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Virginia Tech project designing sustainable home of the future

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Homeowners may have increased their use of Energy Star appliances and programmable thermostats, but these are only baby steps toward living in energy-efficient homes. More than 95 percent of homes are still powered and heated by energy sources that rely on fossil fuels.

The Center for Power Electronic Systems (CPES) at Virginia Tech hopes to change that. Its Future Sustainable Home project is focused on researching, developing and demonstrating advanced technologies that would create self-sustained homes. Energy in these homes is likely to come from new breakthroughs such as renewable sources, power converter-based loads and a controllable power distribution network.

The project also is intended to raise public awareness. “We are using the Future Home project as a means for us to address the issue of renewable energy in a way that everyone can understand,” says Fred C. Lee, director of CPES. “Basically, we’re looking at renewable energy and energy management in a way that could impact everyone’s everyday life.”

The project, started two years ago with a National Science Foundation grant, features a “living lab” that mimics a 1,500-square-foot home/small office.

The lab — which includes a kitchen, utility room, library/lounge and conference room — is outfitted with next-generation home appliances, high-efficiency light-emitting diode (LED) lamps and home robotics. Everything is powered by multiple renewable energy sources, including wind turbines and solar panels. The home also relies on plug-in hybrid electric vehicles for use as backup generators or for energy storage. With all these features in place, Lee explains, the home/small office could then act as both a supplier of energy to the local power company and as a user.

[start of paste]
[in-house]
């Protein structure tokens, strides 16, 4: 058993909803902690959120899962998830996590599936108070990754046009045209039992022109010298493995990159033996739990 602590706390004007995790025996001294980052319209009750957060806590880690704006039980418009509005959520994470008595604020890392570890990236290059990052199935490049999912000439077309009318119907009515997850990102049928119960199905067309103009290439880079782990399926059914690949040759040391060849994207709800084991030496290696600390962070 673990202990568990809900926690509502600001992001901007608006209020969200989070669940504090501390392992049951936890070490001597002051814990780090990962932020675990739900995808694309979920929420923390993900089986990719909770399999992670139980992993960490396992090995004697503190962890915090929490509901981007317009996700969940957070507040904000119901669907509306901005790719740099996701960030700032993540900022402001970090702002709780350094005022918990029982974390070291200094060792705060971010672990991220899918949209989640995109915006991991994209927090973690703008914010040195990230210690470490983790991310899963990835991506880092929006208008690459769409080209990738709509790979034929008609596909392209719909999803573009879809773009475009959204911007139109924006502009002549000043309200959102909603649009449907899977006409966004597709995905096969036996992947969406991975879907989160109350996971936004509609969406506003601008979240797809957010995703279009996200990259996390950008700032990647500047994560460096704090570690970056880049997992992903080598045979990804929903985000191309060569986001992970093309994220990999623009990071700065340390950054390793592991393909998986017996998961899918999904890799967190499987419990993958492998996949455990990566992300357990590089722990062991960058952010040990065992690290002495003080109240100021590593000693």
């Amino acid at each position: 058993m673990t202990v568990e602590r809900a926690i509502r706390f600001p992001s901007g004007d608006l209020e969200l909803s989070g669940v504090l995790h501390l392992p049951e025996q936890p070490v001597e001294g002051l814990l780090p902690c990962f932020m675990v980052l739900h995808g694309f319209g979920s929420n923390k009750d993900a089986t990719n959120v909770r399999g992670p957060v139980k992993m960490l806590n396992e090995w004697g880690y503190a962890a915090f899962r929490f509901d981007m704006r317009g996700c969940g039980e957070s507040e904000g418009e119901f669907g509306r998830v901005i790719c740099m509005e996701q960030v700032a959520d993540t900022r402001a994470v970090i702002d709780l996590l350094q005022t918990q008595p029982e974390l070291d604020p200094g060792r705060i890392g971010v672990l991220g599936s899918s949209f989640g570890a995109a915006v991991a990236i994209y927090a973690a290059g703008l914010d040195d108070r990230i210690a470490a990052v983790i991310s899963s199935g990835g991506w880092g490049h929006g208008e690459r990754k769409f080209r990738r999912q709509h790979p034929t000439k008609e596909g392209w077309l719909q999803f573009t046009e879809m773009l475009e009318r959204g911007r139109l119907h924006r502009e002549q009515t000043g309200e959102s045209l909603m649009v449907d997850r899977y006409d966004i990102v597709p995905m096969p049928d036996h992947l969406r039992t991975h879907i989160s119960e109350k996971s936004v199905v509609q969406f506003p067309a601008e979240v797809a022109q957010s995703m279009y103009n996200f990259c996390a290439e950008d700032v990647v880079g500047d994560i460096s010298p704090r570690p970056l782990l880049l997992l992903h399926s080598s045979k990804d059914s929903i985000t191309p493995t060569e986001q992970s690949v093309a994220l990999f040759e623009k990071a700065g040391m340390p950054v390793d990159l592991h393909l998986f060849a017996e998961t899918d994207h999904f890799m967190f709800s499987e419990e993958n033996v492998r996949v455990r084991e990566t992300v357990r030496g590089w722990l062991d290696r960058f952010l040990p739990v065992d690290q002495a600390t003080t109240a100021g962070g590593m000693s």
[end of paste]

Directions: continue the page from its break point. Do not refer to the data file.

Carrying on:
The goal, says Lee, is to test the efficiency and efficacy of the various technologies and power sources, eventually including geothermal and fuel-cell energy. Tech hopes “to demonstrate that with these various means we could minimize utility power to a point where the home could be self-sustaining,” he says. 


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